Use of hepatitis C infected organs could reduce transplant wait lists

Hepatitis C treatments used following transplant
Use of hepatitis C infected organs could reduce transplant wait lists

Doctors at the University of Pennsylvania are conducting trials using hepatitis C infected organs for transplant into uninfected patients.

“I think it is going to happen, and I think it is a good idea,” said Dr. John Rice, section chief of hepatology with UW Health.

The trial at Penn involved transplanting hepatitis C infected kidneys into 10 patients. Once the kidney was transplanted, the patients received hepatitis C treatments. All 10 patients are now cured of hepatitis C.

“The new direct acting antiviral medications are very effective. Better than 95 percent to 98 percent of people with hepatitis C will have their hepatitis C cured with the new medications,” Rice said.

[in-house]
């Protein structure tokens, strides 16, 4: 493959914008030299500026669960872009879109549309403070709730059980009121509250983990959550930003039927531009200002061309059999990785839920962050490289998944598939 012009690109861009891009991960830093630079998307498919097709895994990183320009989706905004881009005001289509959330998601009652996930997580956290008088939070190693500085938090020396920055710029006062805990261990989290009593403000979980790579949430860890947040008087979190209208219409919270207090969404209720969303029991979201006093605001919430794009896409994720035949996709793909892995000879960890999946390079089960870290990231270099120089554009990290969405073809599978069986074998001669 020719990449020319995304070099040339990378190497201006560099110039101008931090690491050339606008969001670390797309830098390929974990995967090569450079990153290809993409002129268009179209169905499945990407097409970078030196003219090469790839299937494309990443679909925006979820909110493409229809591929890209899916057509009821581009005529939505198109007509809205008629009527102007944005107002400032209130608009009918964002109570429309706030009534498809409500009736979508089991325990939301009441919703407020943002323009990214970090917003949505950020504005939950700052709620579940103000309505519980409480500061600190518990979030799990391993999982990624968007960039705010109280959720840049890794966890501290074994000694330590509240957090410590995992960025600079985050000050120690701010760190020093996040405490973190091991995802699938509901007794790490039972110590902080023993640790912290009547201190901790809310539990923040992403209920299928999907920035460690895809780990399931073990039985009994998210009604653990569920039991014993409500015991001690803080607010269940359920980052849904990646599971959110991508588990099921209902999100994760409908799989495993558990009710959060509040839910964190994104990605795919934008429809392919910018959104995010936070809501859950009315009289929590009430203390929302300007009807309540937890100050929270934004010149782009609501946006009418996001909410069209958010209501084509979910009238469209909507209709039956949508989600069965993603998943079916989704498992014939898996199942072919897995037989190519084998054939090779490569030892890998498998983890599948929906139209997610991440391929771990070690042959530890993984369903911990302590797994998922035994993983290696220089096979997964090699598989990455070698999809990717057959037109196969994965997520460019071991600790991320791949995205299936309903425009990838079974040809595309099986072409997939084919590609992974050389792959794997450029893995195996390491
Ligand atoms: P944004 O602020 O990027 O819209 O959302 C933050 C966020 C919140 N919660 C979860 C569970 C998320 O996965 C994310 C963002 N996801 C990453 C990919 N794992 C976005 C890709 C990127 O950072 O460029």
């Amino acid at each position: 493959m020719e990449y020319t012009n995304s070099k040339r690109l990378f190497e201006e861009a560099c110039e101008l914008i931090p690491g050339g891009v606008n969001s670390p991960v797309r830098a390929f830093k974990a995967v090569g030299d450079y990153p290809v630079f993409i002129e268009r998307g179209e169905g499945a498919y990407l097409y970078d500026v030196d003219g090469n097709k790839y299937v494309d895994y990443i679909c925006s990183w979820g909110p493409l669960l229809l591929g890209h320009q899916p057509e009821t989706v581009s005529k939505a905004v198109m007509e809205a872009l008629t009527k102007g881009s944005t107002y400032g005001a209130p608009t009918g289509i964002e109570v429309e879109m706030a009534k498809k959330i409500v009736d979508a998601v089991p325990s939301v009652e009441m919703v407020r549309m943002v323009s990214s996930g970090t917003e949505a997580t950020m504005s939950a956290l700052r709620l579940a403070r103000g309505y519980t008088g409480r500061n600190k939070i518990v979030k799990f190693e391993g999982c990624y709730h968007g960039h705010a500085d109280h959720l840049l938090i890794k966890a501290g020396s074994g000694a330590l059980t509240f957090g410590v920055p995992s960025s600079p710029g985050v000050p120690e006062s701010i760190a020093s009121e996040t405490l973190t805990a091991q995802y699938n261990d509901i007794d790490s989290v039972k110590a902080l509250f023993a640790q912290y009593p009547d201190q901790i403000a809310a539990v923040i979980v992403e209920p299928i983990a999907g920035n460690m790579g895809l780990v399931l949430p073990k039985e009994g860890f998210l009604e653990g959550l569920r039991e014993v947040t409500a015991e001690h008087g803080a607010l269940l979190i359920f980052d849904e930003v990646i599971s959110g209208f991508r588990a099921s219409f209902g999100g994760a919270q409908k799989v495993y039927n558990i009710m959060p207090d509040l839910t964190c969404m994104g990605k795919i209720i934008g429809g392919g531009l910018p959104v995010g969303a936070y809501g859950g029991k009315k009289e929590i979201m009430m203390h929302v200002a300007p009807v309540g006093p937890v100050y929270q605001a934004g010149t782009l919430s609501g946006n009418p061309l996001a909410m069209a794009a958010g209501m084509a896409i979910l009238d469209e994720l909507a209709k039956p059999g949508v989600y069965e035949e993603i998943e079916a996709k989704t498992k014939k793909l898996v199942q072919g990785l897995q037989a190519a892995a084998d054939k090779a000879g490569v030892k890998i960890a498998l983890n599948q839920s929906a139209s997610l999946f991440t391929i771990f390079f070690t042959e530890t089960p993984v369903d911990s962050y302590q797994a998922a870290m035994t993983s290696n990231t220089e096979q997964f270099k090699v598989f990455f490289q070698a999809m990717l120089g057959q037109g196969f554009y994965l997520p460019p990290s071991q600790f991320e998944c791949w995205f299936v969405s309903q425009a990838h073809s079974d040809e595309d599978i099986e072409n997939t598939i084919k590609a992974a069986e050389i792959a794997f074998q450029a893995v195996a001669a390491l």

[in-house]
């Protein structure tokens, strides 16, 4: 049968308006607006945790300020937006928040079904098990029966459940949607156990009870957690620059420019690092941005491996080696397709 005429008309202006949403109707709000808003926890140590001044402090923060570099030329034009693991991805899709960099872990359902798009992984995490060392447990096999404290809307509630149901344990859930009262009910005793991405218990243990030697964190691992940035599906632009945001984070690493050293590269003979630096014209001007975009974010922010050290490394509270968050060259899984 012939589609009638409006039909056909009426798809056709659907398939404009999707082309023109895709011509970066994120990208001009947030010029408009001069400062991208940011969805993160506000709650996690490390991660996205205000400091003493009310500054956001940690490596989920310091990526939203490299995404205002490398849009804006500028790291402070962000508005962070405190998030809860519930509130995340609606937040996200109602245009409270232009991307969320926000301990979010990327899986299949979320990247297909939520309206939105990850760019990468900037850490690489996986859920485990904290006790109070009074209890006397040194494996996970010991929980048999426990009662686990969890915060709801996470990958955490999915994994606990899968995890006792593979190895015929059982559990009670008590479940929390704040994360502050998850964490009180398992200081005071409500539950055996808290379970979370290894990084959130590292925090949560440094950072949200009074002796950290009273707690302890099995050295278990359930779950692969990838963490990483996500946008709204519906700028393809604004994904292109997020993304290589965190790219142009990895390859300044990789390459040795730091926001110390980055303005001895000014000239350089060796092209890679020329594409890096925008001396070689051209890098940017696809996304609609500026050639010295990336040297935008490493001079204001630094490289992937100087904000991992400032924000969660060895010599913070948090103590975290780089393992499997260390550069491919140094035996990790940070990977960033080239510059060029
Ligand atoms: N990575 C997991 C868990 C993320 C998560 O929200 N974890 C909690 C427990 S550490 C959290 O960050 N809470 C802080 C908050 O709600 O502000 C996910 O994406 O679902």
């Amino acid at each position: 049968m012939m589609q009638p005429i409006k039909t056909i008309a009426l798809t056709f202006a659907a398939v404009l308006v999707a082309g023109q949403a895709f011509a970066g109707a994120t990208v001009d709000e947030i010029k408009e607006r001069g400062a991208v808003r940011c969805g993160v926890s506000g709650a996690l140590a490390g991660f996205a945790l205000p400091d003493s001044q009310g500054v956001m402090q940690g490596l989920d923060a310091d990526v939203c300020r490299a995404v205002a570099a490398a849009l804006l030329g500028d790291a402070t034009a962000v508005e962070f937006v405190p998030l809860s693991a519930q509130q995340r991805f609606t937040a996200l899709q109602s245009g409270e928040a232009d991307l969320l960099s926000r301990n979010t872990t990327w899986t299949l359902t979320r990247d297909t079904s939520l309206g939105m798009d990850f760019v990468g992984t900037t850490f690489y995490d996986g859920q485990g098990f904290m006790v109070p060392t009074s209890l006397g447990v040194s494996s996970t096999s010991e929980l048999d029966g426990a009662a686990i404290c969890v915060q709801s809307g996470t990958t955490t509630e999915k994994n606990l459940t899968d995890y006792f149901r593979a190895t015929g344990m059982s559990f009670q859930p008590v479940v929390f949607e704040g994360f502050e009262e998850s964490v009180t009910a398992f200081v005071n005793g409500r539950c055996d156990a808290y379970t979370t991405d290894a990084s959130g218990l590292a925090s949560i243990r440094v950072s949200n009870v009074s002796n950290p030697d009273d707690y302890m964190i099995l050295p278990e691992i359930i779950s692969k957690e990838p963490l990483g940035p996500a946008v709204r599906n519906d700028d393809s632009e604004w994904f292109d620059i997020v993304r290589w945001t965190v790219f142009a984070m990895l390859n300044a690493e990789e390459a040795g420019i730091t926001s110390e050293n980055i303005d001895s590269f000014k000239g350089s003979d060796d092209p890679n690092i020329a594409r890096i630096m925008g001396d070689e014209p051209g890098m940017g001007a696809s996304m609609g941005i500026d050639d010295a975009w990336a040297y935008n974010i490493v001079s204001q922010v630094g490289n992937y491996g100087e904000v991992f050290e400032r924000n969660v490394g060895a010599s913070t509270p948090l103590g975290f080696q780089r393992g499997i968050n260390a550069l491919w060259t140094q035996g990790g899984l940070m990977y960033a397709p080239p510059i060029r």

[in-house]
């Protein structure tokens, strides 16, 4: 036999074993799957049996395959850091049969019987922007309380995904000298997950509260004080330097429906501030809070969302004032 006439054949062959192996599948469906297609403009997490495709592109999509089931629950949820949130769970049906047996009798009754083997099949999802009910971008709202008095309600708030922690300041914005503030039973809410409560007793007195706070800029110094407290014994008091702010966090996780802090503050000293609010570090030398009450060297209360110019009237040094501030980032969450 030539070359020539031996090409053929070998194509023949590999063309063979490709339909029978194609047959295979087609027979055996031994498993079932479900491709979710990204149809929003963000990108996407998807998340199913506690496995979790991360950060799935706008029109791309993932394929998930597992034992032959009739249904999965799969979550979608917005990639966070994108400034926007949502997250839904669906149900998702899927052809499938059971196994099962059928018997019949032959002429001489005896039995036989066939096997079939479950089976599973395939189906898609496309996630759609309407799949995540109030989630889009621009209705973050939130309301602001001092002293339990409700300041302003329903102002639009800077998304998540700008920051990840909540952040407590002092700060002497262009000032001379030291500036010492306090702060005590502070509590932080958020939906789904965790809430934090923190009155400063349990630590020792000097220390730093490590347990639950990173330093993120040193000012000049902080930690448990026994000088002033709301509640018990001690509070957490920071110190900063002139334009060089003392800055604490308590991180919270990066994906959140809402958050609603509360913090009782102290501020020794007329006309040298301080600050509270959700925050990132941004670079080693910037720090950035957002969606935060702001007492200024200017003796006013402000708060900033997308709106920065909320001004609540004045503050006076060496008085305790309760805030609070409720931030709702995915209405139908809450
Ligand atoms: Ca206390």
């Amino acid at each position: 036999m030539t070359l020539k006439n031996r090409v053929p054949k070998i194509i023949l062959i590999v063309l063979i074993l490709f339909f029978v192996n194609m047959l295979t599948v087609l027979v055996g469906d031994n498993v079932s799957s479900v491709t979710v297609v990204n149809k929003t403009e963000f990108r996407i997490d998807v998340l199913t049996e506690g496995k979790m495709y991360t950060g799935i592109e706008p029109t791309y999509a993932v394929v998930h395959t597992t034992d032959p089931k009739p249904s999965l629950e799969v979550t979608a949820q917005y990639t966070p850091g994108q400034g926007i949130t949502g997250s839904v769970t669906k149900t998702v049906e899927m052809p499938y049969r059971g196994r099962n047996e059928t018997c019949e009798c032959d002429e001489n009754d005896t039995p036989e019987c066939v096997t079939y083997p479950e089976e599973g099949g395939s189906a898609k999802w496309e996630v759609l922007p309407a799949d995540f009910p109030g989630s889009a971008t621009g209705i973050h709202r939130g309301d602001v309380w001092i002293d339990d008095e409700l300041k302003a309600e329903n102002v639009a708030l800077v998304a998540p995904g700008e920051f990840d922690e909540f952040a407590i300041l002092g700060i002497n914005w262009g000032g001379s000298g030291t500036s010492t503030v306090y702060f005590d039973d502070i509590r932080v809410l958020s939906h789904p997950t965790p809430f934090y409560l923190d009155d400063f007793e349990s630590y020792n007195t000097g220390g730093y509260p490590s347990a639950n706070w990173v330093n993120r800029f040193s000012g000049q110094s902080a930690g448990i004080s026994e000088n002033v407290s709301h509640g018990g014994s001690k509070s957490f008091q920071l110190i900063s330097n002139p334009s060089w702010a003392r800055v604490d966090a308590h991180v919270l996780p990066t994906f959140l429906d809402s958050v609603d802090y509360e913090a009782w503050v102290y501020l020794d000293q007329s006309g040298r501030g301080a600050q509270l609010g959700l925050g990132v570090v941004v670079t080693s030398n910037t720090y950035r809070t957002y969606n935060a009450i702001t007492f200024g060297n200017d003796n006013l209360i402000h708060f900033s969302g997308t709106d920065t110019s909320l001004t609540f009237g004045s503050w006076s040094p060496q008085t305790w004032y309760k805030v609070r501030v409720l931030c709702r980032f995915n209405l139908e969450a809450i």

Currently there are an estimated 119,000 patients on the national transplant wait list.

With an estimated 3.5 million hepatitis C positive patients in the U.S., including them as organ donors for the general public could make a big difference in the outcomes of individuals waiting for a transplant. Currently, hepatitis C infected organs can only be transplanted into patients with hepatitis C.

“It doesn’t matter what the organ is, there are more people waiting for an organ donation than we have organs available,” Rice said.

While the results of the trial show promise, another challenge for transplant patients might be paying for hepatitis C treatments that can cost as much as $85,000.

“And we have to make sure we can acquire coverage and that usually means an external payer paying for treatment of an infection the patient otherwise would not have had. So it is a complicated problem,” Rice said.

Doctors at Penn plan to continue their trial by transplanting hepatitis C infected hearts into uninfected transplant patients.